On June 30th we posted the "Befriend a Forgotten Camera" challenge. The idea is to find, buy, or borrow a funky old forgotten camera and run a roll of film through it sometime during the summer, and show us a sample picture. (Doesn't have to be "good.")
NOTE: Some very early entrants are posted below. More recent ones will be published individually on the main blog page, as that seems like it's going to be a little easier for me to keep up with! —Mike
1. Anybody can play.
2. Points for using the oldest, funkiest forgotten camera you own or can find. (Funky or old digital cameras are permissible if that's what you want to do.)
3. Shoot as much or as little with your forgotten camera as you want to.
4. If you don't have a film scanner, get prints made locally and scan a print. If you don't have a flatbed scanner, make a copy picture with your digital camera.
5. Limit the Photoshopping.
6. Send 2 pictures: a picture of the old camera and a picture you took with the camera. I also need your name, the name of the camera, and where you live.
7. Submit 800-pixel-wide JPEGs at any time between now and the first Tuesday in September by clicking on the "Email Me" link in the right-hand column. Use "Forgotten Camera" as the subject line. Note: It's VERY IMPORTANT that you use this subject line. If you don't, I will lose your email. And if I lose your email because of this, please don't complain!
8. One entry per person. Well, unless you have a second entry you really, really think is cool.
SUMMARY OF YOUR ENTRY:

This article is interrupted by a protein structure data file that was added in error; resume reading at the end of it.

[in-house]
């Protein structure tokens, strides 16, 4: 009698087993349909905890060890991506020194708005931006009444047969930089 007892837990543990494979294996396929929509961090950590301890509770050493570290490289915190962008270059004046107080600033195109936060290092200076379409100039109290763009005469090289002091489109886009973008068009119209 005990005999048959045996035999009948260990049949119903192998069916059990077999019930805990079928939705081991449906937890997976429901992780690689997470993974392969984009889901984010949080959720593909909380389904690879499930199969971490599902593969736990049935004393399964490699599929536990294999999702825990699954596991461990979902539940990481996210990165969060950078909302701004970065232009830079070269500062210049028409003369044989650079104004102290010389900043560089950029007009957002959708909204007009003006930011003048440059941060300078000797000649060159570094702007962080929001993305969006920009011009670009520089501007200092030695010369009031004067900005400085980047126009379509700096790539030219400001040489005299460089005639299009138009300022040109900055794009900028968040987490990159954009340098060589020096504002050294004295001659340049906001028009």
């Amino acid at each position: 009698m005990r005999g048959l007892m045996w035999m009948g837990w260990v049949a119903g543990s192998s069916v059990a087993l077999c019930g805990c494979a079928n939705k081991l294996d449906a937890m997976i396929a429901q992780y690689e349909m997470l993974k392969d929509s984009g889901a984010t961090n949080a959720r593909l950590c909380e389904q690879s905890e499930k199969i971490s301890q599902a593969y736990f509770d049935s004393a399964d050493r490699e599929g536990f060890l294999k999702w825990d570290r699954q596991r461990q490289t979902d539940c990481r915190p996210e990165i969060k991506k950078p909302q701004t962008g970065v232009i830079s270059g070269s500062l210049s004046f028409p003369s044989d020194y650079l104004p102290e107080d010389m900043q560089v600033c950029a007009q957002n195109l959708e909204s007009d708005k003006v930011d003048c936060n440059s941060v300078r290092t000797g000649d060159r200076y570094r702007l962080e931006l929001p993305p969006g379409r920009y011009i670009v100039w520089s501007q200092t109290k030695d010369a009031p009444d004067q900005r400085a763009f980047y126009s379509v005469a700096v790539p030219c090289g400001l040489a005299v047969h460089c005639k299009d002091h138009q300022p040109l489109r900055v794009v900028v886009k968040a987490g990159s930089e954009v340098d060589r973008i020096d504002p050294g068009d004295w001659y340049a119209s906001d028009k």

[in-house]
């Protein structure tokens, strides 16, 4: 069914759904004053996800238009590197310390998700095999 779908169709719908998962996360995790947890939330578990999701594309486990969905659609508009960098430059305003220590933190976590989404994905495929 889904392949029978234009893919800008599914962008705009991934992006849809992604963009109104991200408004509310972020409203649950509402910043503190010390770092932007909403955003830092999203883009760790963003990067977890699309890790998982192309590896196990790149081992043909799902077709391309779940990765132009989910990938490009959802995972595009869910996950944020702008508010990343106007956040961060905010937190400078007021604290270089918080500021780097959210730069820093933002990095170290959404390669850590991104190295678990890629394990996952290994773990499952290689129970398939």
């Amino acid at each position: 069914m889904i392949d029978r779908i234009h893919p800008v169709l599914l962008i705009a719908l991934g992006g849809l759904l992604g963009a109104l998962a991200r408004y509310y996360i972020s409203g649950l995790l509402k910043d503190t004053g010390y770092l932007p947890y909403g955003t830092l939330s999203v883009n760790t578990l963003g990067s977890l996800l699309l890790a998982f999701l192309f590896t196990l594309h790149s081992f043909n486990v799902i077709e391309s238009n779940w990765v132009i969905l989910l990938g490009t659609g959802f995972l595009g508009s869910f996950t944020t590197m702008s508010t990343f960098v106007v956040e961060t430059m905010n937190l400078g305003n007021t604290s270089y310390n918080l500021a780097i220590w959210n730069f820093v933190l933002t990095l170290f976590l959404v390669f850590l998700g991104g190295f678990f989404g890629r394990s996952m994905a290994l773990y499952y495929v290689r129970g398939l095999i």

•Did you include your name?
•Did you say where you live?
•Did you identify the old camera you used?
•Did you include both pictures?
•Does your subject line read "Forgotten Cameras"?
I'm not good at staying organized, so please help me out.
(All captions by the photographers)
Here's a photo of my mother-in-law, Alyce Quasius, age 89, taken at the cottage on Pigeon Lake in Manitowoc County that she and her husband built 50 years ago. I used my old Olympus XA and Fuji Superia 800, shot at ƒ/5.6 (the shutter speed indicator no longer works so I don't know that). I had it developed for $1.99 and scanned for $.99 at the Target here in Waukesha.
I love this camera. It's light, comfortable to carry and shoots 6x6 or 6x9. And the best thing is that it keeps me on my toes with my metric to English conversion. So when to US finally goes metric (like I was told in the second grade we would) I'll be ready.
Blue Mountains, New South Wales, Australia
João de Medeiros
This one was taken using an old Kodak pocket camera, the No. 1A Series II by Eastman Kodak. In my second year in college, bachelor degree in photography, I used this camera as my main one. I adapted it to 120 and used Fuji's color films like Velvia to express some creative visions. The camera has a little orange hole to let the user know where he stands, but using the 120 film there is no number for a 6x11 negative, only 645, 6x6, 6x7 and 6x9. So I disregarded the frame size and usually I shot the entire 120 roll like a continuous frame. I calculated the spots where the dark and bright areas would be in the composition to introduce new exposures, trying to 'paint' it in a creative way...anyway this was back in 2003, and in a final exhibition, there were lots of people who thought that maybe I was experimenting with digital...certainly I exposed the negatives and the camera along with the prints. I hope you enjoy it!